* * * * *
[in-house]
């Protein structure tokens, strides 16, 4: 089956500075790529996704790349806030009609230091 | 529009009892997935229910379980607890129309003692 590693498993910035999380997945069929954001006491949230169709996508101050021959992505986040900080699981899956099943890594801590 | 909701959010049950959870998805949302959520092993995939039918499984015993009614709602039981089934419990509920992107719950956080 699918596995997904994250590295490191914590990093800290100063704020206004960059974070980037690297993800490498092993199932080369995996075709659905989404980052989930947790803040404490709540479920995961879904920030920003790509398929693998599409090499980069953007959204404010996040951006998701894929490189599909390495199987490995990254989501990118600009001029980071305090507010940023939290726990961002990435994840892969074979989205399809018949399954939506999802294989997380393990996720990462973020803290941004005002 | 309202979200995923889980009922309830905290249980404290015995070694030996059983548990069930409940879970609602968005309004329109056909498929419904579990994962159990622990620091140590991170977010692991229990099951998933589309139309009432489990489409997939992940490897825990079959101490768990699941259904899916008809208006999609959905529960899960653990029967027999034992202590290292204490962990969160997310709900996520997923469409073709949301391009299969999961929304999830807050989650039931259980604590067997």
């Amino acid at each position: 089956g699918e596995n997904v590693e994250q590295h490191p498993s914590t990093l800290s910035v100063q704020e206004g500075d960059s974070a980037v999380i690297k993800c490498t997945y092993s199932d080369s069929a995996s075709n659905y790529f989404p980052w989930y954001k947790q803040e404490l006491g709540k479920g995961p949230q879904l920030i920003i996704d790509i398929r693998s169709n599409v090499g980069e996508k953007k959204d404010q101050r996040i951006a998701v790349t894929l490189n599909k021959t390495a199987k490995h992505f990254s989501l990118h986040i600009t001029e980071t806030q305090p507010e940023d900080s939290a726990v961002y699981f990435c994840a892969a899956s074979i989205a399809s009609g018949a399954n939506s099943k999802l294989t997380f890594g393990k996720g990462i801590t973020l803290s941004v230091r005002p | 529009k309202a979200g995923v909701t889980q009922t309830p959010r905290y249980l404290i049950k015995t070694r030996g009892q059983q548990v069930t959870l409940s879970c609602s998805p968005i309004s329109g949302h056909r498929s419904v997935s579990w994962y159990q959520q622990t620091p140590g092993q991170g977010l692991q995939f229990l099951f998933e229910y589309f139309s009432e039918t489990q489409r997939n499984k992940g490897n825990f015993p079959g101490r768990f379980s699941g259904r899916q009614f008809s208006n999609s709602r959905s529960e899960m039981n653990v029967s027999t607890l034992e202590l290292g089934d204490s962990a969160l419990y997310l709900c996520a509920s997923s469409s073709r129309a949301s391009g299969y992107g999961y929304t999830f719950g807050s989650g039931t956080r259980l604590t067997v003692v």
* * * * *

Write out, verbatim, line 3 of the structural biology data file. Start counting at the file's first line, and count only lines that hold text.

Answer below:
């Amino acid at each position: 089956g699918e596995n997904v590693e994250q590295h490191p498993s914590t990093l800290s910035v100063q704020e206004g500075d960059s974070a980037v999380i690297k993800c490498t997945y092993s199932d080369s069929a995996s075709n659905y790529f989404p980052w989930y954001k947790q803040e404490l006491g709540k479920g995961p949230q879904l920030i920003i996704d790509i398929r693998s169709n599409v090499g980069e996508k953007k959204d404010q101050r996040i951006a998701v790349t894929l490189n599909k021959t390495a199987k490995h992505f990254s989501l990118h986040i600009t001029e980071t806030q305090p507010e940023d900080s939290a726990v961002y699981f990435c994840a892969a899956s074979i989205a399809s009609g018949a399954n939506s099943k999802l294989t997380f890594g393990k996720g990462i801590t973020l803290s941004v230091r005002p | 529009k309202a979200g995923v909701t889980q009922t309830p959010r905290y249980l404290i049950k015995t070694r030996g009892q059983q548990v069930t959870l409940s879970c609602s998805p968005i309004s329109g949302h056909r498929s419904v997935s579990w994962y159990q959520q622990t620091p140590g092993q991170g977010l692991q995939f229990l099951f998933e229910y589309f139309s009432e039918t489990q489409r997939n499984k992940g490897n825990f015993p079959g101490r768990f379980s699941g259904r899916q009614f008809s208006n999609s709602r959905s529960e899960m039981n653990v029967s027999t607890l034992e202590l290292g089934d204490s962990a969160l419990y997310l709900c996520a509920s997923s469409s073709r129309a949301s391009g299969y992107g999961y929304t999830f719950g807050s989650g039931t956080r259980l604590t067997v003692v």